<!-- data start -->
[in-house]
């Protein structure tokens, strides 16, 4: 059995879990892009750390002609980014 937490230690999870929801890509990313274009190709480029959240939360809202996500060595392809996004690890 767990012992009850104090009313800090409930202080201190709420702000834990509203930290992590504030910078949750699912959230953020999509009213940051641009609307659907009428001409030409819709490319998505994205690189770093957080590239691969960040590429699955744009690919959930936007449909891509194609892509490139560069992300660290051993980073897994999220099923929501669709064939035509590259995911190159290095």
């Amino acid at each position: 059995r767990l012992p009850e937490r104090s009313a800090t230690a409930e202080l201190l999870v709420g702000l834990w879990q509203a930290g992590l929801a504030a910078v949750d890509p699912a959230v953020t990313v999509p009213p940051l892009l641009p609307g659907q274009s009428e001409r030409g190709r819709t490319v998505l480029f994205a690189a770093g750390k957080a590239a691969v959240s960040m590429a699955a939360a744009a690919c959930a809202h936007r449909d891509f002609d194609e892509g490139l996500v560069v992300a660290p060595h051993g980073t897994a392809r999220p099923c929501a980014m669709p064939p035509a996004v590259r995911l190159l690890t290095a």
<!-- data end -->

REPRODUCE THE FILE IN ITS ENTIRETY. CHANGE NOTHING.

[in-house]
């Protein structure tokens, strides 16, 4: 059995879990892009750390002609980014 937490230690999870929801890509990313274009190709480029959240939360809202996500060595392809996004690890 767990012992009850104090009313800090409930202080201190709420702000834990509203930290992590504030910078949750699912959230953020999509009213940051641009609307659907009428001409030409819709490319998505994205690189770093957080590239691969960040590429699955744009690919959930936007449909891509194609892509490139560069992300660290051993980073897994999220099923929501669709064939035509590259995911190159290095």
């Amino acid at each position: 059995r767990l012992p009850e937490r104090s009313a800090t230690a409930e202080l201190l999870v709420g702000l834990w879990q509203a930290g992590l929801a504030a910078v949750d890509p699912a959230v953020t990313v999509p009213p940051l892009l641009p609307g659907q274009s009428e001409r030409g190709r819709t490319v998505l480029f994205a690189a770093g750390k957080a590239a691969v959240s960040m590429a699955a939360a744009a690919c959930a809202h936007r449909d891509f002609d194609e892509g490139l996500v560069v992300a660290p060595h051993g980073t897994a392809r999220p099923c929501a980014m669709p064939p035509a996004v590259r995911l190159l690890t290095a």